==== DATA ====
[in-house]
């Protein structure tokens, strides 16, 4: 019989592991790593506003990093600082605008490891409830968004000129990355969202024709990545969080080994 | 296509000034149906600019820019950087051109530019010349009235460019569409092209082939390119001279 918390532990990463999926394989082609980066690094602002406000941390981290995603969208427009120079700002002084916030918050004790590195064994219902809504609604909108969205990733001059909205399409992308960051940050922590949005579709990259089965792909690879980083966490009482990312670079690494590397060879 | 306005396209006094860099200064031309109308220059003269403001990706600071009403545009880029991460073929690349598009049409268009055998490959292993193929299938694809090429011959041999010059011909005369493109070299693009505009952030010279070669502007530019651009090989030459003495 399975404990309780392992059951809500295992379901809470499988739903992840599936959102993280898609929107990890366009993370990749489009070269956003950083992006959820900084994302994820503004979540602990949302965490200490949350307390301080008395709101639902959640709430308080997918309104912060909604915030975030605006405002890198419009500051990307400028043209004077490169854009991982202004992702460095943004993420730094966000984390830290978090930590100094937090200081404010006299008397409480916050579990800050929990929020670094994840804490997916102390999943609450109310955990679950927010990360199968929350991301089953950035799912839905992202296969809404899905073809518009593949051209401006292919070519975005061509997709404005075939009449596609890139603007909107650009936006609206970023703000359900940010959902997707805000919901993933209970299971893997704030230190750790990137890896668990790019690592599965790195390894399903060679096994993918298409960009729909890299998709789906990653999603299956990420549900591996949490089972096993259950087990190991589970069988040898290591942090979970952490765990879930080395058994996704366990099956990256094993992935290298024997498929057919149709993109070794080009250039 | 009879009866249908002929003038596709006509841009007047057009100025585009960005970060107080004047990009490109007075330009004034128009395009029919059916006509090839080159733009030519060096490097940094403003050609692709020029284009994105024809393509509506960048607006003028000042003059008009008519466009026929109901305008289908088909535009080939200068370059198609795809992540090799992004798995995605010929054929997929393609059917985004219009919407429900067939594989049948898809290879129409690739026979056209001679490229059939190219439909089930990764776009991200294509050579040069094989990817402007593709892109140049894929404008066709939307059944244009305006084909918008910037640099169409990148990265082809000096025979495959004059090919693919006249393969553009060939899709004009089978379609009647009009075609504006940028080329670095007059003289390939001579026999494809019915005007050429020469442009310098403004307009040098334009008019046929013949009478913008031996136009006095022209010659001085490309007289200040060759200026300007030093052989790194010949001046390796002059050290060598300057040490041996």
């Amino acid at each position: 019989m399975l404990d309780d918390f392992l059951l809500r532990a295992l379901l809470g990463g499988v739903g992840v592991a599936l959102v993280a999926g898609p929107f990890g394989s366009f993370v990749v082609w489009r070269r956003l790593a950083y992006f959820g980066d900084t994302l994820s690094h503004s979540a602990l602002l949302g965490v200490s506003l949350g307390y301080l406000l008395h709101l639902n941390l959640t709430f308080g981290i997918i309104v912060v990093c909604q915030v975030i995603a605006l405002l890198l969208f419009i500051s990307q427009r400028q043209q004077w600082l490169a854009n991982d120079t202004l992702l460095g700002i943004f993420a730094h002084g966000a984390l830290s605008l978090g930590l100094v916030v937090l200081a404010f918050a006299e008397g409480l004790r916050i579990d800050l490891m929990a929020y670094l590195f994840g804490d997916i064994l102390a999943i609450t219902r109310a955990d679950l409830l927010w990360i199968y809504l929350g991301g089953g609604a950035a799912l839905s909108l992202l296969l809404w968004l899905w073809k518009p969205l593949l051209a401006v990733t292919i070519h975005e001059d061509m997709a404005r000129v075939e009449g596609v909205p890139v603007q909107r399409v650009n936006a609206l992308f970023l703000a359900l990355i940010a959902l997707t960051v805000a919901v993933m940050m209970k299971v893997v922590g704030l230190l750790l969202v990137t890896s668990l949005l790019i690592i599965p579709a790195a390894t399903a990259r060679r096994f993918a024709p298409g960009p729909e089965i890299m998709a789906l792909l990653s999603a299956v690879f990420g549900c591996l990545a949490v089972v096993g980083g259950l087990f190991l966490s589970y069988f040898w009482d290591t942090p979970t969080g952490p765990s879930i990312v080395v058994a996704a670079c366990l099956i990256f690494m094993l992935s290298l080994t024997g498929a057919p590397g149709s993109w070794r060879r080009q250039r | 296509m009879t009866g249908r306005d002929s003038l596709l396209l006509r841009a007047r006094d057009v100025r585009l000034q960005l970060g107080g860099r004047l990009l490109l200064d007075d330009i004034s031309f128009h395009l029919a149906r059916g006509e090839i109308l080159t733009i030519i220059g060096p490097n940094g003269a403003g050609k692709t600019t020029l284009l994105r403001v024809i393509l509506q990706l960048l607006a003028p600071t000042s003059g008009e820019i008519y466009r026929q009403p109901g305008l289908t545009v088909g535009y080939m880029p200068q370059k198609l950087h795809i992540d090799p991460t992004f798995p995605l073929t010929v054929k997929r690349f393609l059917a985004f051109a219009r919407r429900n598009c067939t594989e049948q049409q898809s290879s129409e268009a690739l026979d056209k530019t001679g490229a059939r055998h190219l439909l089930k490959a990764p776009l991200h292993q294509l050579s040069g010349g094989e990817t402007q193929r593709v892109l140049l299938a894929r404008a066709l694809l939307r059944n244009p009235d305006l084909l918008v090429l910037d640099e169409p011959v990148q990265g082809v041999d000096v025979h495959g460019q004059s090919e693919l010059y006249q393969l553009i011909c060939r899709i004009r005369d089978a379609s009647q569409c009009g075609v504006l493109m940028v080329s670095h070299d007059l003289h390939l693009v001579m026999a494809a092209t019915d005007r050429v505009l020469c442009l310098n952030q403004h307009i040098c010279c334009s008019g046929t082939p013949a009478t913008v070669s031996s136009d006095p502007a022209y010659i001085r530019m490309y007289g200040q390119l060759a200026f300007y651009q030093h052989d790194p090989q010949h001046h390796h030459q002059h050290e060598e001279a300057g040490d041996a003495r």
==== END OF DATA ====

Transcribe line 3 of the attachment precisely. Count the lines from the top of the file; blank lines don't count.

């Amino acid at each position: 019989m399975l404990d309780d918390f392992l059951l809500r532990a295992l379901l809470g990463g499988v739903g992840v592991a599936l959102v993280a999926g898609p929107f990890g394989s366009f993370v990749v082609w489009r070269r956003l790593a950083y992006f959820g980066d900084t994302l994820s690094h503004s979540a602990l602002l949302g965490v200490s506003l949350g307390y301080l406000l008395h709101l639902n941390l959640t709430f308080g981290i997918i309104v912060v990093c909604q915030v975030i995603a605006l405002l890198l969208f419009i500051s990307q427009r400028q043209q004077w600082l490169a854009n991982d120079t202004l992702l460095g700002i943004f993420a730094h002084g966000a984390l830290s605008l978090g930590l100094v916030v937090l200081a404010f918050a006299e008397g409480l004790r916050i579990d800050l490891m929990a929020y670094l590195f994840g804490d997916i064994l102390a999943i609450t219902r109310a955990d679950l409830l927010w990360i199968y809504l929350g991301g089953g609604a950035a799912l839905s909108l992202l296969l809404w968004l899905w073809k518009p969205l593949l051209a401006v990733t292919i070519h975005e001059d061509m997709a404005r000129v075939e009449g596609v909205p890139v603007q909107r399409v650009n936006a609206l992308f970023l703000a359900l990355i940010a959902l997707t960051v805000a919901v993933m940050m209970k299971v893997v922590g704030l230190l750790l969202v990137t890896s668990l949005l790019i690592i599965p579709a790195a390894t399903a990259r060679r096994f993918a024709p298409g960009p729909e089965i890299m998709a789906l792909l990653s999603a299956v690879f990420g549900c591996l990545a949490v089972v096993g980083g259950l087990f190991l966490s589970y069988f040898w009482d290591t942090p979970t969080g952490p765990s879930i990312v080395v058994a996704a670079c366990l099956i990256f690494m094993l992935s290298l080994t024997g498929a057919p590397g149709s993109w070794r060879r080009q250039r | 296509m009879t009866g249908r306005d002929s003038l596709l396209l006509r841009a007047r006094d057009v100025r585009l000034q960005l970060g107080g860099r004047l990009l490109l200064d007075d330009i004034s031309f128009h395009l029919a149906r059916g006509e090839i109308l080159t733009i030519i220059g060096p490097n940094g003269a403003g050609k692709t600019t020029l284009l994105r403001v024809i393509l509506q990706l960048l607006a003028p600071t000042s003059g008009e820019i008519y466009r026929q009403p109901g305008l289908t545009v088909g535009y080939m880029p200068q370059k198609l950087h795809i992540d090799p991460t992004f798995p995605l073929t010929v054929k997929r690349f393609l059917a985004f051109a219009r919407r429900n598009c067939t594989e049948q049409q898809s290879s129409e268009a690739l026979d056209k530019t001679g490229a059939r055998h190219l439909l089930k490959a990764p776009l991200h292993q294509l050579s040069g010349g094989e990817t402007q193929r593709v892109l140049l299938a894929r404008a066709l694809l939307r059944n244009p009235d305006l084909l918008v090429l910037d640099e169409p011959v990148q990265g082809v041999d000096v025979h495959g460019q004059s090919e693919l010059y006249q393969l553009i011909c060939r899709i004009r005369d089978a379609s009647q569409c009009g075609v504006l493109m940028v080329s670095h070299d007059l003289h390939l693009v001579m026999a494809a092209t019915d005007r050429v505009l020469c442009l310098n952030q403004h307009i040098c010279c334009s008019g046929t082939p013949a009478t913008v070669s031996s136009d006095p502007a022209y010659i001085r530019m490309y007289g200040q390119l060759a200026f300007y651009q030093h052989d790194p090989q010949h001046h390796h030459q002059h050290e060598e001279a300057g040490d041996a003495r």